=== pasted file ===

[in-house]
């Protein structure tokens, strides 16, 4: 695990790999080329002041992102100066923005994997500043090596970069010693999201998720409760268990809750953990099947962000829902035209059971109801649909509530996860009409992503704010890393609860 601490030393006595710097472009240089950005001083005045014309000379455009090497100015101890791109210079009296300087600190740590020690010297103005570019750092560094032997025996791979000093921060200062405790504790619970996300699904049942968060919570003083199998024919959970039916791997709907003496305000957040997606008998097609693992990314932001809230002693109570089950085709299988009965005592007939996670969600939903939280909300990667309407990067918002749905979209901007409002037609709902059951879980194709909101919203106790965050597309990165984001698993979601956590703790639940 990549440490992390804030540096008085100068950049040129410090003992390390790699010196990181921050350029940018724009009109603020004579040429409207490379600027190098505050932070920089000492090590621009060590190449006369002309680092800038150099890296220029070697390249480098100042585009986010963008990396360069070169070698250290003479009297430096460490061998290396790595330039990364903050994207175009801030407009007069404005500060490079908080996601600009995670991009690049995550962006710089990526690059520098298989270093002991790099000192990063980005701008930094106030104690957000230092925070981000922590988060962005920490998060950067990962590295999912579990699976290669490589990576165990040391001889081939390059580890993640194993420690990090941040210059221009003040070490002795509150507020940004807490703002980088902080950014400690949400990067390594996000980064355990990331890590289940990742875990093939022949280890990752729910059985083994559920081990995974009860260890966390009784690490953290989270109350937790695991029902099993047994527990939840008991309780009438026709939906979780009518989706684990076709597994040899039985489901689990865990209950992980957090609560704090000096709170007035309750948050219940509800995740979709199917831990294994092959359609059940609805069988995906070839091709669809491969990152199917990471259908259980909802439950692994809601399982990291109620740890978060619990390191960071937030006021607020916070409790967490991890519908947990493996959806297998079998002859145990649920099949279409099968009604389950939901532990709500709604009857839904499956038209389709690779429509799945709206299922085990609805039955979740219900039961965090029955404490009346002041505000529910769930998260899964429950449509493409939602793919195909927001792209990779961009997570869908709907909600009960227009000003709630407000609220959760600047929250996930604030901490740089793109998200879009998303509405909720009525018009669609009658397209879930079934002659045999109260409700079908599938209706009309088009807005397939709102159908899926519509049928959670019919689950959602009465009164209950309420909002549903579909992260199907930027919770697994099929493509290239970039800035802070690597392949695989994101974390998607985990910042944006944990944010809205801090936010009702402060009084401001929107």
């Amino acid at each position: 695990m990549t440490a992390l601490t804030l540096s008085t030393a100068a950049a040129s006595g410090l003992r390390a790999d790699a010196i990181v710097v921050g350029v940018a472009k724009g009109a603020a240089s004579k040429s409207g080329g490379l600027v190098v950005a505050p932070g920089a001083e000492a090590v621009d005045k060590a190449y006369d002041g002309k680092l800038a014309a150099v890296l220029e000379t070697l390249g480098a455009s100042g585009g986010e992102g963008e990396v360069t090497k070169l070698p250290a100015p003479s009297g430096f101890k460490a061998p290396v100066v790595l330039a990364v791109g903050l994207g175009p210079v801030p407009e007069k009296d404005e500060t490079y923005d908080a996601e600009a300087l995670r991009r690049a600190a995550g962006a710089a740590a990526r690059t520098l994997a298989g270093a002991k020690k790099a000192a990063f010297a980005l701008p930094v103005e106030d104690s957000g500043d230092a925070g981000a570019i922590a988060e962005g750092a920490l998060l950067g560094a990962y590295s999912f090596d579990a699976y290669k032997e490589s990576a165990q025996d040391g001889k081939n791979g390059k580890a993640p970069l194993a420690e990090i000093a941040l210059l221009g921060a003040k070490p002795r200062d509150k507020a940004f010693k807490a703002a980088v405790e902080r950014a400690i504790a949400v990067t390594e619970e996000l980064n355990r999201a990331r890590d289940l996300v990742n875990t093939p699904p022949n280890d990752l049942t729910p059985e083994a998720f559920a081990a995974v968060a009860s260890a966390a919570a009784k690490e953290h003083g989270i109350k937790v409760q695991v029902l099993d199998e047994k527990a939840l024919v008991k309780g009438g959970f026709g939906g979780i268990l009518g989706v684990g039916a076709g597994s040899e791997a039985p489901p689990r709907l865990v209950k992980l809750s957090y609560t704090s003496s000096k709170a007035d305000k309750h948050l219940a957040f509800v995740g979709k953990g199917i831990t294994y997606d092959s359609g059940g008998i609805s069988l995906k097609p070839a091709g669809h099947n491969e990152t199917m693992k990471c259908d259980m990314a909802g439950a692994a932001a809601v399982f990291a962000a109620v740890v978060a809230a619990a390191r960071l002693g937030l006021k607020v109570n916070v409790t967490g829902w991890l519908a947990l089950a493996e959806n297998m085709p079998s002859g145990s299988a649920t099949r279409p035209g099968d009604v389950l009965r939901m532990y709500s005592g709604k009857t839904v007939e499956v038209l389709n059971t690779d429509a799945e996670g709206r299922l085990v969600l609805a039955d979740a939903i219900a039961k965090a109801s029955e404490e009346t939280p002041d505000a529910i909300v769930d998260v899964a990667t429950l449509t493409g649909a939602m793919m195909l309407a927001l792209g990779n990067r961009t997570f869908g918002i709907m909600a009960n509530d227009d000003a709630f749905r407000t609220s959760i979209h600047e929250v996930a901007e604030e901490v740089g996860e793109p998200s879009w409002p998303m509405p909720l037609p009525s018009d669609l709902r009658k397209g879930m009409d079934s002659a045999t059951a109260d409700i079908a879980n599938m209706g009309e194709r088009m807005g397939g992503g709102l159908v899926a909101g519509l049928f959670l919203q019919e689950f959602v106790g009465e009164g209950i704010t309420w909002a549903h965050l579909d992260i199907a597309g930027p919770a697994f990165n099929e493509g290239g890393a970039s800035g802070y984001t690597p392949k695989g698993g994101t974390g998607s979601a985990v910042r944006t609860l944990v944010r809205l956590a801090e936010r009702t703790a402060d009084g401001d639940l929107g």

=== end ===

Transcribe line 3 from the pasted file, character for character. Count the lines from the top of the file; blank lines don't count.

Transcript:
């Amino acid at each position: 695990m990549t440490a992390l601490t804030l540096s008085t030393a100068a950049a040129s006595g410090l003992r390390a790999d790699a010196i990181v710097v921050g350029v940018a472009k724009g009109a603020a240089s004579k040429s409207g080329g490379l600027v190098v950005a505050p932070g920089a001083e000492a090590v621009d005045k060590a190449y006369d002041g002309k680092l800038a014309a150099v890296l220029e000379t070697l390249g480098a455009s100042g585009g986010e992102g963008e990396v360069t090497k070169l070698p250290a100015p003479s009297g430096f101890k460490a061998p290396v100066v790595l330039a990364v791109g903050l994207g175009p210079v801030p407009e007069k009296d404005e500060t490079y923005d908080a996601e600009a300087l995670r991009r690049a600190a995550g962006a710089a740590a990526r690059t520098l994997a298989g270093a002991k020690k790099a000192a990063f010297a980005l701008p930094v103005e106030d104690s957000g500043d230092a925070g981000a570019i922590a988060e962005g750092a920490l998060l950067g560094a990962y590295s999912f090596d579990a699976y290669k032997e490589s990576a165990q025996d040391g001889k081939n791979g390059k580890a993640p970069l194993a420690e990090i000093a941040l210059l221009g921060a003040k070490p002795r200062d509150k507020a940004f010693k807490a703002a980088v405790e902080r950014a400690i504790a949400v990067t390594e619970e996000l980064n355990r999201a990331r890590d289940l996300v990742n875990t093939p699904p022949n280890d990752l049942t729910p059985e083994a998720f559920a081990a995974v968060a009860s260890a966390a919570a009784k690490e953290h003083g989270i109350k937790v409760q695991v029902l099993d199998e047994k527990a939840l024919v008991k309780g009438g959970f026709g939906g979780i268990l009518g989706v684990g039916a076709g597994s040899e791997a039985p489901p689990r709907l865990v209950k992980l809750s957090y609560t704090s003496s000096k709170a007035d305000k309750h948050l219940a957040f509800v995740g979709k953990g199917i831990t294994y997606d092959s359609g059940g008998i609805s069988l995906k097609p070839a091709g669809h099947n491969e990152t199917m693992k990471c259908d259980m990314a909802g439950a692994a932001a809601v399982f990291a962000a109620v740890v978060a809230a619990a390191r960071l002693g937030l006021k607020v109570n916070v409790t967490g829902w991890l519908a947990l089950a493996e959806n297998m085709p079998s002859g145990s299988a649920t099949r279409p035209g099968d009604v389950l009965r939901m532990y709500s005592g709604k009857t839904v007939e499956v038209l389709n059971t690779d429509a799945e996670g709206r299922l085990v969600l609805a039955d979740a939903i219900a039961k965090a109801s029955e404490e009346t939280p002041d505000a529910i909300v769930d998260v899964a990667t429950l449509t493409g649909a939602m793919m195909l309407a927001l792209g990779n990067r961009t997570f869908g918002i709907m909600a009960n509530d227009d000003a709630f749905r407000t609220s959760i979209h600047e929250v996930a901007e604030e901490v740089g996860e793109p998200s879009w409002p998303m509405p909720l037609p009525s018009d669609l709902r009658k397209g879930m009409d079934s002659a045999t059951a109260d409700i079908a879980n599938m209706g009309e194709r088009m807005g397939g992503g709102l159908v899926a909101g519509l049928f959670l919203q019919e689950f959602v106790g009465e009164g209950i704010t309420w909002a549903h965050l579909d992260i199907a597309g930027p919770a697994f990165n099929e493509g290239g890393a970039s800035g802070y984001t690597p392949k695989g698993g994101t974390g998607s979601a985990v910042r944006t609860l944990v944010r809205l956590a801090e936010r009702t703790a402060d009084g401001d639940l929107g």